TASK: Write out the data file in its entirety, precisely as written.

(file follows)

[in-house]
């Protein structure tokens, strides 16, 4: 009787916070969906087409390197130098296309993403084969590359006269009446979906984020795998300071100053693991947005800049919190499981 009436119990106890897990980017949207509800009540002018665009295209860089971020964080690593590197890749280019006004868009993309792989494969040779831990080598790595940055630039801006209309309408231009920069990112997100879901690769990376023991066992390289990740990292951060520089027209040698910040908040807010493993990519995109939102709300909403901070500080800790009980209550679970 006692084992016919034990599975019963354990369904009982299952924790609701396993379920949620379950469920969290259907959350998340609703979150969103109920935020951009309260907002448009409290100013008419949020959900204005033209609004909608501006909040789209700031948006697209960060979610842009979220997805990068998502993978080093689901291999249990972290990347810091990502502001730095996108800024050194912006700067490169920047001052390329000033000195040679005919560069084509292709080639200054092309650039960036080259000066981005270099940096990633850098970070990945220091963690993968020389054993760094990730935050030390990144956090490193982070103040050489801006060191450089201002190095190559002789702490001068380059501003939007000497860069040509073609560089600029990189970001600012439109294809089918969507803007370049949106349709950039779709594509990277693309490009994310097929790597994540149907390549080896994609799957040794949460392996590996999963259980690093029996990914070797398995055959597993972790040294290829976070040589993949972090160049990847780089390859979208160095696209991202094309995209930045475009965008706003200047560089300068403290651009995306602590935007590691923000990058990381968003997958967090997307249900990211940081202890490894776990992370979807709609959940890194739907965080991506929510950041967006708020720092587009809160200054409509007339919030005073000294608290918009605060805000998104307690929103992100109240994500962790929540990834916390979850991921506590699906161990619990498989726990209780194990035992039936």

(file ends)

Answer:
[in-house]
């Protein structure tokens, strides 16, 4: 009787916070969906087409390197130098296309993403084969590359006269009446979906984020795998300071100053693991947005800049919190499981 009436119990106890897990980017949207509800009540002018665009295209860089971020964080690593590197890749280019006004868009993309792989494969040779831990080598790595940055630039801006209309309408231009920069990112997100879901690769990376023991066992390289990740990292951060520089027209040698910040908040807010493993990519995109939102709300909403901070500080800790009980209550679970 006692084992016919034990599975019963354990369904009982299952924790609701396993379920949620379950469920969290259907959350998340609703979150969103109920935020951009309260907002448009409290100013008419949020959900204005033209609004909608501006909040789209700031948006697209960060979610842009979220997805990068998502993978080093689901291999249990972290990347810091990502502001730095996108800024050194912006700067490169920047001052390329000033000195040679005919560069084509292709080639200054092309650039960036080259000066981005270099940096990633850098970070990945220091963690993968020389054993760094990730935050030390990144956090490193982070103040050489801006060191450089201002190095190559002789702490001068380059501003939007000497860069040509073609560089600029990189970001600012439109294809089918969507803007370049949106349709950039779709594509990277693309490009994310097929790597994540149907390549080896994609799957040794949460392996590996999963259980690093029996990914070797398995055959597993972790040294290829976070040589993949972090160049990847780089390859979208160095696209991202094309995209930045475009965008706003200047560089300068403290651009995306602590935007590691923000990058990381968003997958967090997307249900990211940081202890490894776990992370979807709609959940890194739907965080991506929510950041967006708020720092587009809160200054409509007339919030005073000294608290918009605060805000998104307690929103992100109240994500962790929540990834916390979850991921506590699906161990619990498989726990209780194990035992039936």